Last Saturday I had the best day. It was fun, it was exciting, it was inspiring, it was exhausting, it was great. Last Saturday I attended Bath Children’s Literature Festival. It was a complete fluke that I went; I didn’t even know it was a thing until the Monday before when I happened to snag the leaflet off the checkout at Waterstones (If you want to know what I bought in Waterstones on that Monday and also on the Saturday, click here). If I am honest I wasn’t even entirely aware that said leaflet was for the Children’s Festival, I had been sort of hoping that it was another Bath ‘adult’ Literature Festival, but imagine my excitement when I discovered that they were going to be hosting a YA day. The excitement was followed by even greater excitement when I finally realised, after 3 years of living in Bath, that The Forum, where the YA events were being held, was not only on my bus route but was opposite New Look! 

I was originally only booked to see two panels: Tough stuff with Meg Rosoff, Kevin Brook, and Claire Furniss, and Identity with Jenny Downham, Lisa Williamson, Alison Rattle, and Harriet Reuter Hapgood. However, they were so interesting, and I enjoyed them so much that I also stayed for a third panel. This end to the day comprised a very entertaining talk with David Levithan and Rachel Cohn entitled ‘Hey! From the USA’.

All the talks and the people I met throughout the day were highly interesting, they were thought-provoking and enlightening. Raising questions about YA literature, as well as literature in general, I have a feeling that it’s going to be a long time before I stop thinking about the panels. Questions were asked, and answered, about whether there’s a limit to the topics that YA can/should cover, how those issues should be addressed and framed, whether there should always be hope and a resolution (a positive one – Kevin Brooks argued ‘no’). As well as questions about the legitimacy of the writing and who should be writing certain stories; is it okay to write a character who has a life entirely different from your own? Is it okay, for example for a white middle-class author to write the life of a black refugee?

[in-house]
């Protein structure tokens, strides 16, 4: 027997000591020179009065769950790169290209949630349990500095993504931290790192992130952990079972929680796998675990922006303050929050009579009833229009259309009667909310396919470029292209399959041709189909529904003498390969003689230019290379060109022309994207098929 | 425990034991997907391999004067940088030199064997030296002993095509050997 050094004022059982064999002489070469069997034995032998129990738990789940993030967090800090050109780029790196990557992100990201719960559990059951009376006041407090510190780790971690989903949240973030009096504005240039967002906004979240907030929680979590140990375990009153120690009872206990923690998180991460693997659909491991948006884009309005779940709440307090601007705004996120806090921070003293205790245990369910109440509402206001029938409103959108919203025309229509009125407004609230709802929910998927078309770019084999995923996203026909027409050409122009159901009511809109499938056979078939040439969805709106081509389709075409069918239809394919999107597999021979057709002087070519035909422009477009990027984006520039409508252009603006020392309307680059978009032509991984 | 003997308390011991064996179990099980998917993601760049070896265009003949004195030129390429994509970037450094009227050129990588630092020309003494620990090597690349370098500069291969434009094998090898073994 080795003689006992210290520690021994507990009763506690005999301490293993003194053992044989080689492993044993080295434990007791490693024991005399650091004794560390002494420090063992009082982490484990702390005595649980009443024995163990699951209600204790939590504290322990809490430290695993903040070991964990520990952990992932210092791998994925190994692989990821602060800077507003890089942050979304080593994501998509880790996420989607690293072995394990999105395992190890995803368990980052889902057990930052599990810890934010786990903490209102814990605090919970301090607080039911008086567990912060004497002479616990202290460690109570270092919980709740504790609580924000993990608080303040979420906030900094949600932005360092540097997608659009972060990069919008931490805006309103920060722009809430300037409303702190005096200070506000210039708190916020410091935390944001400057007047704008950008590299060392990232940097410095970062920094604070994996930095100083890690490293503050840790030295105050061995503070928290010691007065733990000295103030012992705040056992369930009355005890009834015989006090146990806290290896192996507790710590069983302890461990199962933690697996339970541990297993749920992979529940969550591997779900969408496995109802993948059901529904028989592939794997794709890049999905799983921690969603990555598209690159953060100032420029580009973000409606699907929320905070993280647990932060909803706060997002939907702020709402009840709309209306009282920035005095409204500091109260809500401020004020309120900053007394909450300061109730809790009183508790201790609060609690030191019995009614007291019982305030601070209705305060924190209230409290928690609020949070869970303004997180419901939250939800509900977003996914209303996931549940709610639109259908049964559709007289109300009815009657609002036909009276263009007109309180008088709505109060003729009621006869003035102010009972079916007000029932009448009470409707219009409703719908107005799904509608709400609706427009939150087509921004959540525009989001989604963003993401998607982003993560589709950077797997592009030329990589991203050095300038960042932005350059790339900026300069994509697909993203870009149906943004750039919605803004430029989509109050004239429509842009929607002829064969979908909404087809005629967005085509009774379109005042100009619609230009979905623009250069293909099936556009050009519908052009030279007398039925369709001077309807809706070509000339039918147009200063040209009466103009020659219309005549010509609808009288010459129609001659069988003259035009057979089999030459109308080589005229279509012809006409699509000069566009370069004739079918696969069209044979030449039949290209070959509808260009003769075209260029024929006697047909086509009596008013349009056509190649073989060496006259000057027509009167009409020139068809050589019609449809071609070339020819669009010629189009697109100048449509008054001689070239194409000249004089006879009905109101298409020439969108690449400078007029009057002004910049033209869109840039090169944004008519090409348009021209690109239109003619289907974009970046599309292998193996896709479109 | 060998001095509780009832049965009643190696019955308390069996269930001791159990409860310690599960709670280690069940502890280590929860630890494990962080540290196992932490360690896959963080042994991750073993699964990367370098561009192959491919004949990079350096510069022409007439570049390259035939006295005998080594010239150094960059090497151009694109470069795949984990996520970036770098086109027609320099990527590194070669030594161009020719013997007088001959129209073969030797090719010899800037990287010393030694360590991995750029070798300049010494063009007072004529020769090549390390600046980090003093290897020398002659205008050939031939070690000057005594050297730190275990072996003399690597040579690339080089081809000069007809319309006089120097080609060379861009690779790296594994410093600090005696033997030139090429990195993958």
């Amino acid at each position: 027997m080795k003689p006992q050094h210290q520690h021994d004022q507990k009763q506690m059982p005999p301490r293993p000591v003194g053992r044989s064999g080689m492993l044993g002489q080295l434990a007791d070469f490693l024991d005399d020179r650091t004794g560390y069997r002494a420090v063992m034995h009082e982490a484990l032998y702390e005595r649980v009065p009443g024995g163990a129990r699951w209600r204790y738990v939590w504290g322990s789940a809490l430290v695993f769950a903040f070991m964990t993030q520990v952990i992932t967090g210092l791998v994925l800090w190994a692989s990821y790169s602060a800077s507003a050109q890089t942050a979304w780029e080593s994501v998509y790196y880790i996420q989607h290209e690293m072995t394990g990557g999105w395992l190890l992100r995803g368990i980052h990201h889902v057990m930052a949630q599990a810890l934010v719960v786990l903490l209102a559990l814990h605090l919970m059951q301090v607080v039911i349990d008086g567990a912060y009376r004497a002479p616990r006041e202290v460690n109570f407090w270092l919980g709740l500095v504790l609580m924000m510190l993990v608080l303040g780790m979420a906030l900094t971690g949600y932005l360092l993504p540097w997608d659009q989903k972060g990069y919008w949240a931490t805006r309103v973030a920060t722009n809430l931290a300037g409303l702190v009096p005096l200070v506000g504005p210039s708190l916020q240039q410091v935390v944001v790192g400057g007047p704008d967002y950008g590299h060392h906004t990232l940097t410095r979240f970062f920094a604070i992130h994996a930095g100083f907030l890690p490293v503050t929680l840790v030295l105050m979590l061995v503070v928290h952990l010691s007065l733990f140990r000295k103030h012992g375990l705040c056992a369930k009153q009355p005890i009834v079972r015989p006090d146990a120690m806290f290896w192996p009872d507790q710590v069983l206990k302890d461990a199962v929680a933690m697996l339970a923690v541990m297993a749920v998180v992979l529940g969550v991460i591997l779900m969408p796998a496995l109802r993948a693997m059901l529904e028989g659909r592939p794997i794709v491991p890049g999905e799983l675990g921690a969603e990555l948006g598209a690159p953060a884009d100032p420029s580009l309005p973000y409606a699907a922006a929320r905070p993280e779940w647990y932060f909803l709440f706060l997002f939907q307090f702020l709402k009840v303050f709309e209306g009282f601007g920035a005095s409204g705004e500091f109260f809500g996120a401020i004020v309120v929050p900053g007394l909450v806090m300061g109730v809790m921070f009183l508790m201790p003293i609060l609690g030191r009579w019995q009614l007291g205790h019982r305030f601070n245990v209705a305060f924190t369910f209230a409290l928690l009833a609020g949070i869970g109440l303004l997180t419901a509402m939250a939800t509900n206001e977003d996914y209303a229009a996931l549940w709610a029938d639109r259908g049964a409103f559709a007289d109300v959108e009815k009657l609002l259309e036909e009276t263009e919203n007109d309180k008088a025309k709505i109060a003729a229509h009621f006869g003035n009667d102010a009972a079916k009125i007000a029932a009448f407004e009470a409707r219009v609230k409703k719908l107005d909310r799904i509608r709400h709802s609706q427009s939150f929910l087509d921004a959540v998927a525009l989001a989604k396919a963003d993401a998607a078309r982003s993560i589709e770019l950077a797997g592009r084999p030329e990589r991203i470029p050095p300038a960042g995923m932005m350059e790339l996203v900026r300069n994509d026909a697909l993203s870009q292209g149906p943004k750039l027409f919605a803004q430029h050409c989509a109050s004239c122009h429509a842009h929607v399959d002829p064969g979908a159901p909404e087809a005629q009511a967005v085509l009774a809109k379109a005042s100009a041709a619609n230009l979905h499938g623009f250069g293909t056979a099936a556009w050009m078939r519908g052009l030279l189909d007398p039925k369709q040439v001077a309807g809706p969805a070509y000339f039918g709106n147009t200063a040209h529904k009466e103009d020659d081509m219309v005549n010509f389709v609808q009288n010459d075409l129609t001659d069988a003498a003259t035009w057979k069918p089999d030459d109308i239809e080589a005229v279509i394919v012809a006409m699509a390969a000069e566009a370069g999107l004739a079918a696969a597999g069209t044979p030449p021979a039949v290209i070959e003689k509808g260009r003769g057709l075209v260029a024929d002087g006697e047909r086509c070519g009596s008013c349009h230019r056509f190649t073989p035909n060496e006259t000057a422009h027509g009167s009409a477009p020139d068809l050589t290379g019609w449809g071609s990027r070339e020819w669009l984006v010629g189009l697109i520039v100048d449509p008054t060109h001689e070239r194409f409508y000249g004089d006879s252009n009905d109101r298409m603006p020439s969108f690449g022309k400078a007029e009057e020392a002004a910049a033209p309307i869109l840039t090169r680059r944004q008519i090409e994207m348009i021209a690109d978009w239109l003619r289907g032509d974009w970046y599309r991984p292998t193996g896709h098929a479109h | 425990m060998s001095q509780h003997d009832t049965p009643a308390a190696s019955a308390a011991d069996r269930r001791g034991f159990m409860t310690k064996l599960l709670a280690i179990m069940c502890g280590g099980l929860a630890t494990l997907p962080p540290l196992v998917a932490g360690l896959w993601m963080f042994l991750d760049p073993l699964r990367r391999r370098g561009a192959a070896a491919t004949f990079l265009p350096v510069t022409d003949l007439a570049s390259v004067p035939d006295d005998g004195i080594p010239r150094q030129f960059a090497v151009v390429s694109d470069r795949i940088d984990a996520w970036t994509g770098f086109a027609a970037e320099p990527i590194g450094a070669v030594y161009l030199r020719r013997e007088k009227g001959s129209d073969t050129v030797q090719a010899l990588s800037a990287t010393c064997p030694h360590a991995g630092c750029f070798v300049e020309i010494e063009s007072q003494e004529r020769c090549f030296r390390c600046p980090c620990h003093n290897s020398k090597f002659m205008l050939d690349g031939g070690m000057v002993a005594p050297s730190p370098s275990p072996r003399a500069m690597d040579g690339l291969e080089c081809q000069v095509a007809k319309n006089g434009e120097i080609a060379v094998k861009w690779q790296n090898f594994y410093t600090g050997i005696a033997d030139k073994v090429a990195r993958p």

Being new to the world of literary events I didn’t know what to expect so it was a lovely surprise, on top of the panels and the people, to find that there was also a chance to meet the authors and to get books signed. Well, of course, I had to take advantage ….

book-haul
Beck by Mal Peet and Meg Rosoff, Born Scared by Kevin Brooks, The art of being normal by Lisa Williamson, Unbecoming by Jenny Downham and How not to disappear by Claire Furniss.

 

All the authors I spoke to were so accommodating, happy to answer all my questions and seemed to take a genuine interest in what I, and everyone else, had to say and ask – a massive ‘Thank you!’ to them! Also a huge ‘Thank you’ must go out to the staff of both the festival and The forum. They were so helpful and accommodating, looking out for me (I went alone) and dealing with all my stupid questions – ‘are you sure it’s okay for me to take this tote bag, I’m not sat on that chair and I don’t want to take it if it’s not meant for me?’ without so much as an eye roll. They really were amazing.

After such a fantastic (just in case I haven’t used  enough adjectives yet) experience, I will be sure to keep a better eye out in the future for other literary goings on. 🙂

Have you ever been to a literary event? To Bath Literary festival? Are there any you would reccomend? Let me know in the comments!